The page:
In the second installment of our new series, we take another contrarian position, arguing the other side of the takes we may be seeing in social media and from national pundits on the Kansas City Chiefs. This week, we’re taking on the belief that Sammy Watkins was the No. 2 wide receiver in 2020, and he will need to be replaced.
The current prevailing thought: The Chiefs need to add a true No. 2 wide receiver to replace Sammy Watkins.
The other side: Watkins might not have even been the No. 2 wide receiver in recent years. In fact, the Chiefs offense doesn’t really feature a No. 2 receiver.
It seemed inevitable that the Sammy Watkins era in Kansas City would eventually come to an end. Like in his previous stops, his tenure here was marred with nagging injuries and long periods of limited production.
Let’s not get it twisted, though — Watkins will forever be remembered as one of the true heroes that helped bring the Lombardi trophy to Kansas City. He averaged five catches for about 90 yards in the playoffs and had the game-clinching touchdown against the Tennessee Titans. For that stretch alone, signing Sammy Watkins was well worth the money.
Most of us assumed that the Run It Back tour would end up similarly. Sammy would be invisible or injured often in the regular season, just to come back and be “Playoff Sammy” for a few games, helping the Chiefs repeat. Except, it didn’t end up quite as planned. Watkins missed five games during the regular season but was presumably getting healthy down the stretch, returning for Weeks 14 and 15. But then he was inactive for the first two playoff games and had only one catch in the Super Bowl, playing 31% of the offensive snaps.
If you look at the 2020 season as a whole, Watkins played about 47% of the snaps, considerably less than Demarcus Robinson’s 65%. Even in 2019, when Watkins was a greater part of the offense, he and Robinson had about the same share of snaps (70%). Going all the way back to 2018, when the offense was at its best, Watkins (43%) and Robinson (40%) again had a similar share of the snaps. Snap counts don’t tell the entire picture because, as we know, the Chiefs like to have three receivers on the field at a time. It’s safe to say that Hill is the No. 1, and Watkins and Robinson are (in some order) No. 2 and No. 3.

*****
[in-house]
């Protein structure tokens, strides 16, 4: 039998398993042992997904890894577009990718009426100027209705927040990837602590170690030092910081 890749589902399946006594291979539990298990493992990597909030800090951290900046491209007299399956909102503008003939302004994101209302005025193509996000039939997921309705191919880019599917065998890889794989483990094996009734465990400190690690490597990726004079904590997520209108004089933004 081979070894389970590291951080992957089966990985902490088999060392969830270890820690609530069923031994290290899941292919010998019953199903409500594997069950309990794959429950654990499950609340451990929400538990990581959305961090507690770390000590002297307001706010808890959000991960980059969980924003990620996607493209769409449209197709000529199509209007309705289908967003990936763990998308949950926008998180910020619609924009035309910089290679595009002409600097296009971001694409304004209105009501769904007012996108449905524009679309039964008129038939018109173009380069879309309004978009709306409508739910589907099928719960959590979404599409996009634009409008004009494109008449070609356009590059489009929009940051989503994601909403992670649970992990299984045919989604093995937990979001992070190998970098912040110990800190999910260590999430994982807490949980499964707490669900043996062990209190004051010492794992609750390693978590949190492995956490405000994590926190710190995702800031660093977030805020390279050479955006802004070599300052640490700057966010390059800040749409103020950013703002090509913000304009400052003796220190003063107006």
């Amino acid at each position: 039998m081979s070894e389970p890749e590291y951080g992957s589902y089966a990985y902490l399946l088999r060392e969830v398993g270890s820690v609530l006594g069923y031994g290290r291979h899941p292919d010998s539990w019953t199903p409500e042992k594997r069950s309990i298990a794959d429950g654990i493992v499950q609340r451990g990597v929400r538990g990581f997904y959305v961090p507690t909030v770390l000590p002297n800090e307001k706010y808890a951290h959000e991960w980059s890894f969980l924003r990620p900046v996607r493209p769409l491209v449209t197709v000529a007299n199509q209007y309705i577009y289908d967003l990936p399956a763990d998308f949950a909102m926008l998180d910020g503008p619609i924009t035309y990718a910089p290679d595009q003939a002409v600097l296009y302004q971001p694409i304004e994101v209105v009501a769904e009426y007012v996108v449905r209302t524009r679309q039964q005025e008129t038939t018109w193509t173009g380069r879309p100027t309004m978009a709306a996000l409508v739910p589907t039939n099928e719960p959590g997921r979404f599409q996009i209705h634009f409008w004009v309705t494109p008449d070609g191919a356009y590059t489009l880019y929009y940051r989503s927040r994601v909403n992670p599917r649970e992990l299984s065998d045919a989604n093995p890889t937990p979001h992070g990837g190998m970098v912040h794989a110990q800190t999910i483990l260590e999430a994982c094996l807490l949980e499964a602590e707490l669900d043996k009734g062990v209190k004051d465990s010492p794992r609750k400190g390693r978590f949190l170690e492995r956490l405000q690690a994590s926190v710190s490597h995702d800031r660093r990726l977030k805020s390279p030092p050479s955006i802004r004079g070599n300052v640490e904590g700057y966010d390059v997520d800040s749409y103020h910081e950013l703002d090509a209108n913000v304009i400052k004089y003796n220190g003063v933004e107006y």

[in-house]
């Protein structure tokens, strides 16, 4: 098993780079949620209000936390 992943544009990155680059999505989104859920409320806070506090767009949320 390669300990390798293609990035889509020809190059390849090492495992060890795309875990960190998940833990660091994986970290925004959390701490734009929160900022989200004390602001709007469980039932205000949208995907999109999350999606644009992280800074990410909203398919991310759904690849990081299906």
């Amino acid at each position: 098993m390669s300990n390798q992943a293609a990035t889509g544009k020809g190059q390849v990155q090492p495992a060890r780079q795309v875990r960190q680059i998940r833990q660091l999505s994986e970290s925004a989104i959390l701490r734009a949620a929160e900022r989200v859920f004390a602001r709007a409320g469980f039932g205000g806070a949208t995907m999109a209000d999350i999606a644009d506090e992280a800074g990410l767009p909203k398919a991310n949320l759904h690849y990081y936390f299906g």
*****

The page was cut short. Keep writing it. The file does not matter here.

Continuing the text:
Looking at offensive production might give this question some clarity.
In 2020, Travis Kelce (1,416 yards, 11 touchdowns) and Tyreek Hill (1,276 yards, 15 touchdowns) had historic seasons catching the football. After those two, the production fell off substantially, but it may surprise some to realize that Mecole Hardman was next on the list (560 yards, 4 touchdowns), then Demarcus Robinson (466 yards, 3 touchdowns) and Sammy Watkins was behind them with 421 yards and two touchdowns.
In 2019, Watkins (673 yards, 3 touchdowns) was behind only Kelce (1,229 yards, 5 touchdowns) and Hill (860, 7 touchdowns). But Hardman (538 yards, 6 touchdowns) and Robinson (449 yards, 4 touchdowns) weren’t that far below him in terms of production. Even in 2018’s significant offensive season, Watkins (519 yards, 3 touchdowns) had production not too dissimilar from what we’ve seen from Hardman and Robinson in recent years.
Coming back to this season, Watkins is a Baltimore Raven, and there’s been a ton of hand-wringing about who can fill his shoes and be a true No. 2 receiver across from Tyreek Hill. Sure, the Chiefs took a couple of swings at the position in free agency, but it appears they are now content to go forward with Hardman, Robinson and rookie Cornell Powell as the wide receiver depth.
Are they in trouble?
I’d argue that this examination of snap counts and stats shows a few things:
- There’s no doubt that the Chiefs have elite No. 1 and No. 2 receiving targets in Kelce and Hill.
- Sammy Watkins wasn’t some super-reliable and productive “running mate opposite Hill” that can’t be replaced.
- The Chiefs and Patrick Mahomes will spread the targets around among several receivers, so they really didn’t need Watkins to be too much more than what he was.
- It also shows that Robinson and Hardman are likely to continue to be substantial parts of the wide receiver group. They both have an argument to make that they — not Watkins — were the third receiving target after Hill and Kelce.
- Everyone else is a wide receiver-by-committee. There could be three or four guys who share the roughly 170 available targets, which means each could have 400-600 yards and three touchdowns.
- So, there is no No. 2 wide receiver, and maybe there never was.
After reading, where do you fall on this topic?
This poll is closed
The Chiefs need to add a true No. 2 wide receiver to replace Sammy Watkins.
The other side: Watkins might not have even been the No. 2 WR in recent years. In fact, the Chiefs offense doesn’t really feature a No. 2 WR.